Over the weekend, the national anthem was played after a hammer throw competition at the Olympic trials, and the anthem seriously incensed one of the athletes. Gwen Berry, who had just received a bronze medal for the contest, is also a progressive activist who spoke out harshly against the anthem.
As the “Star-Spangled Banner” played after the competition, Berry, put her hand on her hip and deliberately turned her back to the American flag, facing the stands instead. Once the song was completed, she pulled a black T-shirt over her head that stated “Activist Athlete.”
Berry also ranted about the timing of the “Star-Spangled Banner,” which had been played while she was on the podium. She claimed that “it was a set-up,” and that “they did it on purpose.”
She also added, “I was pissed, to be honest.”
Berry continued to rant to the Associated Press that the “Star-Spangled Banner” should have been played before she and the other medalists had reached the podium. However, it was delayed until she was standing directly on the podium with others.
Berry claimed that the national anthem was going to be played “before we walked out,” but “then they played it when we were out there.” She continued to say that she does not want to discuss the national anthem further because “that’s not important.”
“The anthem doesn’t speak for me. It never has,” Berry proclaimed.
The “Star-Spangled Banner” had been scheduled to play at a specific time, and it was not at all intentionally delayed until the winners of the hammer throw competition were standing at the podium, according to Susan Hazzard, the USA Track and Field spokesperson.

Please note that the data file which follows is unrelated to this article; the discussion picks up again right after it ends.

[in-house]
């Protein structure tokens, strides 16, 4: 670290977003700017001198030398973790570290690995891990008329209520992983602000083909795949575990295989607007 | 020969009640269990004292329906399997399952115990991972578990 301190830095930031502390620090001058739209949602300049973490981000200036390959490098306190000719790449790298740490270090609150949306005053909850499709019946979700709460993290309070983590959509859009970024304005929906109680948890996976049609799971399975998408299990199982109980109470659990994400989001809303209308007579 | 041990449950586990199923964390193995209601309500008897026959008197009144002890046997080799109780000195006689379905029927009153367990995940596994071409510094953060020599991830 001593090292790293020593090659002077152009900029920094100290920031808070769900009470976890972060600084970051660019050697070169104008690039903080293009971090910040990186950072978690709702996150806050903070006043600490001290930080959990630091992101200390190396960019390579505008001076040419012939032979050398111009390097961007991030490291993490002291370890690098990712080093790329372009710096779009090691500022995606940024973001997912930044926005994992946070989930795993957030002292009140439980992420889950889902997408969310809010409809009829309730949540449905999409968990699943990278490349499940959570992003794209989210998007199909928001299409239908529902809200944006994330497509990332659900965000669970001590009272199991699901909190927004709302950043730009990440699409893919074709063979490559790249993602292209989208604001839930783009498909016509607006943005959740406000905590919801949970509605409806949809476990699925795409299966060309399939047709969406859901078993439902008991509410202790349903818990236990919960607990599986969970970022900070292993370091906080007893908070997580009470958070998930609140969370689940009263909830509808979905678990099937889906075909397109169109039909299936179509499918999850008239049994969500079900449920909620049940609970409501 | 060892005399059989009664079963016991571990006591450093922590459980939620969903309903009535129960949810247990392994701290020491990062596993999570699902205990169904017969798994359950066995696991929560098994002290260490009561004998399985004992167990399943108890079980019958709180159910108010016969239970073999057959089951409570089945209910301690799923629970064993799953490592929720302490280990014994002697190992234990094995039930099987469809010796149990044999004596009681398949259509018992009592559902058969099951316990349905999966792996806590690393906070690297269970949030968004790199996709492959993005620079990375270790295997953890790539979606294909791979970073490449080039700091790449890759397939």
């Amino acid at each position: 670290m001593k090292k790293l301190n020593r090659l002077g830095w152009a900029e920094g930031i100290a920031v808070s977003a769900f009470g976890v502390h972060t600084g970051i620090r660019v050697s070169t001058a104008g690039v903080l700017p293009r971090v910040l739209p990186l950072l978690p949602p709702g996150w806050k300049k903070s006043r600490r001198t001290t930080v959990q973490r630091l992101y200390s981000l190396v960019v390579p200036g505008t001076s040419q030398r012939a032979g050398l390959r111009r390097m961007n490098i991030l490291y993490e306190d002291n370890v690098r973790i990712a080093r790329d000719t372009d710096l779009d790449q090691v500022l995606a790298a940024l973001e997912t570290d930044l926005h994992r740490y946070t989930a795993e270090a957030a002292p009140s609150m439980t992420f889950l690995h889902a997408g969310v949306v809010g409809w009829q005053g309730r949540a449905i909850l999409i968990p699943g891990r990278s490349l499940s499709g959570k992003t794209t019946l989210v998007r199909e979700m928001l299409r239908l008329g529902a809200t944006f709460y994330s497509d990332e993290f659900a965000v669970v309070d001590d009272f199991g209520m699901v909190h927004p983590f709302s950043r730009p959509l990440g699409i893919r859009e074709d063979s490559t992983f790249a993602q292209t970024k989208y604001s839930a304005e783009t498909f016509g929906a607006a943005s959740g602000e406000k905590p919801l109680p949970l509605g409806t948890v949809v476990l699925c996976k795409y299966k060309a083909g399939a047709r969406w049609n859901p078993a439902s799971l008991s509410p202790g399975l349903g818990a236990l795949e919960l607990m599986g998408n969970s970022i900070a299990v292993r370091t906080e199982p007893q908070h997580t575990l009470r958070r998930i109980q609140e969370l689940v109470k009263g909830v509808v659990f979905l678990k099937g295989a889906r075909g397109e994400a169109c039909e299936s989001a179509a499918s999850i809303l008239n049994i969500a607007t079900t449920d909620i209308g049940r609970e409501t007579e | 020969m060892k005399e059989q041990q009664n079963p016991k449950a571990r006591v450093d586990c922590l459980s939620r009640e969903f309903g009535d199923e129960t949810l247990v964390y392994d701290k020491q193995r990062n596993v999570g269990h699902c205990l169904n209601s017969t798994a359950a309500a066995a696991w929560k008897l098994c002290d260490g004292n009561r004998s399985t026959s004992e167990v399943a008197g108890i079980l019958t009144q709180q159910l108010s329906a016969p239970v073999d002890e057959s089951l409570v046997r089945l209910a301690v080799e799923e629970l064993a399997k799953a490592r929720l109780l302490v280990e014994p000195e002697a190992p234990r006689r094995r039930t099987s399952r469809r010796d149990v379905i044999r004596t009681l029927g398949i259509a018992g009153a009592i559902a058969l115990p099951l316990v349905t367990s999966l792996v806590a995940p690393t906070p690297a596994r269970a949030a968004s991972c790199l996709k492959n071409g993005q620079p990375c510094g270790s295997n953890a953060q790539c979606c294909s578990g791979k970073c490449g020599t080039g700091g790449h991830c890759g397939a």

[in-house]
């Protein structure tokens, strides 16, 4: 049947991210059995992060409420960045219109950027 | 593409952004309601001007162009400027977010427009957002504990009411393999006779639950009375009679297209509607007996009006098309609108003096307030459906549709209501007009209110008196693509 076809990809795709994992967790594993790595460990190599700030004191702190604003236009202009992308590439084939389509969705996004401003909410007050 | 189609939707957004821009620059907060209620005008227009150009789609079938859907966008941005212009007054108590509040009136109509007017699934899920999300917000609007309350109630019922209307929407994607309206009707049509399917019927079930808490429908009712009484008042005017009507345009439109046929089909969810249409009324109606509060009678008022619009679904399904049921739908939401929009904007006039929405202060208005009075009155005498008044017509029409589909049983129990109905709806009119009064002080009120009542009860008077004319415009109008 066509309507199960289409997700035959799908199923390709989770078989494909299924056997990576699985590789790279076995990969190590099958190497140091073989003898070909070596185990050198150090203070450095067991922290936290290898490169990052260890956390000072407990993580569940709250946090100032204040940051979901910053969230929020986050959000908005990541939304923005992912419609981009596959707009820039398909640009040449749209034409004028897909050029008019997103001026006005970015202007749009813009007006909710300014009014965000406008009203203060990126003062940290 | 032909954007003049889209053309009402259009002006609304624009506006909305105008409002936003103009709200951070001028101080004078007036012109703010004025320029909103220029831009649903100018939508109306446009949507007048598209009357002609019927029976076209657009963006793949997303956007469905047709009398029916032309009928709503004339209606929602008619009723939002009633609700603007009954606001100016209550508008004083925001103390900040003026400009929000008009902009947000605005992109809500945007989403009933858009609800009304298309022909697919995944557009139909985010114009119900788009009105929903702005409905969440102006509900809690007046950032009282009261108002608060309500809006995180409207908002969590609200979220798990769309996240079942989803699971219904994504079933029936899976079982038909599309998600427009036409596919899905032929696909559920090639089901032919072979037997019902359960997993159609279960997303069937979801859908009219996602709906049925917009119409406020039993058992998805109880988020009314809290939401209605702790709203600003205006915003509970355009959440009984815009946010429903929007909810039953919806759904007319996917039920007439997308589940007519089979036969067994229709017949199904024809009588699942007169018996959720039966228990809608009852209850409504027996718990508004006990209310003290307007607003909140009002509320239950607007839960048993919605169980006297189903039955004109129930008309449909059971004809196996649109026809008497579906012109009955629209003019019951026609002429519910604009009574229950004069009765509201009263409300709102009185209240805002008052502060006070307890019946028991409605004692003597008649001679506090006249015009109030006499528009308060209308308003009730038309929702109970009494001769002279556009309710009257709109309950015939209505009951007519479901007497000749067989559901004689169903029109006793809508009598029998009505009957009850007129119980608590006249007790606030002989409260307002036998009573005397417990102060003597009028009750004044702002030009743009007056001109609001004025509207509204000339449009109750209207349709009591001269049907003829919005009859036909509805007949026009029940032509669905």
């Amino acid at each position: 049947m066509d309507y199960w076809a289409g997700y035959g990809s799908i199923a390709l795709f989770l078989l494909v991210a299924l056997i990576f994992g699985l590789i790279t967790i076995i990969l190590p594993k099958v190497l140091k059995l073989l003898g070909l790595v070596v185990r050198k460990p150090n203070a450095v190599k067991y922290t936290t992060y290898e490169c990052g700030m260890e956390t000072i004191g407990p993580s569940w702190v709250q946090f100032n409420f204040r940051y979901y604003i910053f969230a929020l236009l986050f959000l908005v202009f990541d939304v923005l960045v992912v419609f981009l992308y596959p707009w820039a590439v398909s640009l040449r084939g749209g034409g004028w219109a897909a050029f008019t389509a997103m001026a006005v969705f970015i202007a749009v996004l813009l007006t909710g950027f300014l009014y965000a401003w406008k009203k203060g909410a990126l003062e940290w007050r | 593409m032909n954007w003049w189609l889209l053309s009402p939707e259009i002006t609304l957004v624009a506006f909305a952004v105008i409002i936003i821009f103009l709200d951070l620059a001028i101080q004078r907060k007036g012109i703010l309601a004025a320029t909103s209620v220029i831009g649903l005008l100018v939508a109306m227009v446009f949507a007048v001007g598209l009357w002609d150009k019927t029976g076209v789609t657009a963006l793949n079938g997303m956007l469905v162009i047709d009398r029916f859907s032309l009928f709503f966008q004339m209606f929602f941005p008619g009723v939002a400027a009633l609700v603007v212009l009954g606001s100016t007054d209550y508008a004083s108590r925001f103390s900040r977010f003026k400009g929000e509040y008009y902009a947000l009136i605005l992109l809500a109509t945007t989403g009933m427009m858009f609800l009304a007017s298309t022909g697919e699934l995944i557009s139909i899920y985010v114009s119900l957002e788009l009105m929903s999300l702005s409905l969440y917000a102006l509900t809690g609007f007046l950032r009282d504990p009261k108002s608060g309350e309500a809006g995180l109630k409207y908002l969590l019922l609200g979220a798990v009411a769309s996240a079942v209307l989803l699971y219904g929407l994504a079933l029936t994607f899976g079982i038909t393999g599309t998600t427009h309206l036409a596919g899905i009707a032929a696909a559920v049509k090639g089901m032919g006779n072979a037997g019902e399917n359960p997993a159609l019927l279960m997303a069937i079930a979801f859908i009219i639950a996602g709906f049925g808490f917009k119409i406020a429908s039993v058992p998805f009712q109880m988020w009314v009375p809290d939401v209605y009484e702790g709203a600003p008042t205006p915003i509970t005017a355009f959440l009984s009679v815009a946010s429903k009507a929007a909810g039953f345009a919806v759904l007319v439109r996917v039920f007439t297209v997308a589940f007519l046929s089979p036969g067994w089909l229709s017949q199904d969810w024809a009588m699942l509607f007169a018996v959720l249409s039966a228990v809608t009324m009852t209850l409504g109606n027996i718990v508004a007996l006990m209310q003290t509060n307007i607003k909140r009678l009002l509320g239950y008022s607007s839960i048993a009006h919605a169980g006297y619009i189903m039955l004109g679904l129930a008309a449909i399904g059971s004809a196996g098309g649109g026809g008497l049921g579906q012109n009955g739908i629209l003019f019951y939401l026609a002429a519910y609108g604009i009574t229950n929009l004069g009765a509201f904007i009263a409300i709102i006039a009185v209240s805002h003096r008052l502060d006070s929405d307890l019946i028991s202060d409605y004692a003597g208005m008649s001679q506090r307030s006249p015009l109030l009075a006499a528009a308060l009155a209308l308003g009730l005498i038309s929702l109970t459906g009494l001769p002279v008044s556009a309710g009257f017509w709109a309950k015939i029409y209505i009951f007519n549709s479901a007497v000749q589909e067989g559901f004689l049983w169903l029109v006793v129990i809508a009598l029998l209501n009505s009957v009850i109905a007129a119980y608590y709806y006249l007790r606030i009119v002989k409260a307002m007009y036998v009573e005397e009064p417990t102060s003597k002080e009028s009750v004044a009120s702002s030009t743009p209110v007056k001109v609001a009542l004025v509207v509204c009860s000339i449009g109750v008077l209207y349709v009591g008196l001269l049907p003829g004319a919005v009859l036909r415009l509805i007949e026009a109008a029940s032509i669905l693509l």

Berry, who also has a firm place in the Tokyo Olympics, has claimed that she intends to use her platform in order to raise awareness about various social justice issues that she claims are a continued problem in the United States.
She argued that her “mission” and her “purpose” are “bigger than sports,” and that she is at the Olympics in order to represent individuals who have “died due to systemic racism.”
“That’s the important party,” Berry asserts, adding that is why she is at the hammer throw competition today and why she intends to travel to Tokyo for the Olympic Games.
This protest is not the first of Berry’s, given that she also fiercely raised a fit while standing on the podium after winning the Pan-Am Games a couple of years ago. The crowd did not have any reaction to Berry turning her back on the American flag.
However, the International Olympic Committee (IOC) has stated that it will start enforcing its Rule 50 in Tokyo, which includes the ban of any politically oriented protests, including kneeling inside the lines and raising fists. Back in 1968, this rule ultimate led to John Carlos and Tommie Smith, Olympic sprinters, to be sent home from the 1968 Mexico City Games.
Berry also argued that she could have a favorable impact on increasing awareness about various social injustices, even if she ultimately does not receive a medal during the Olympics.
She claims she doesn’t have to do anything with regards to sports, though what she needs to do is “speak for [her] community,” as she considers that representation far more important than sports.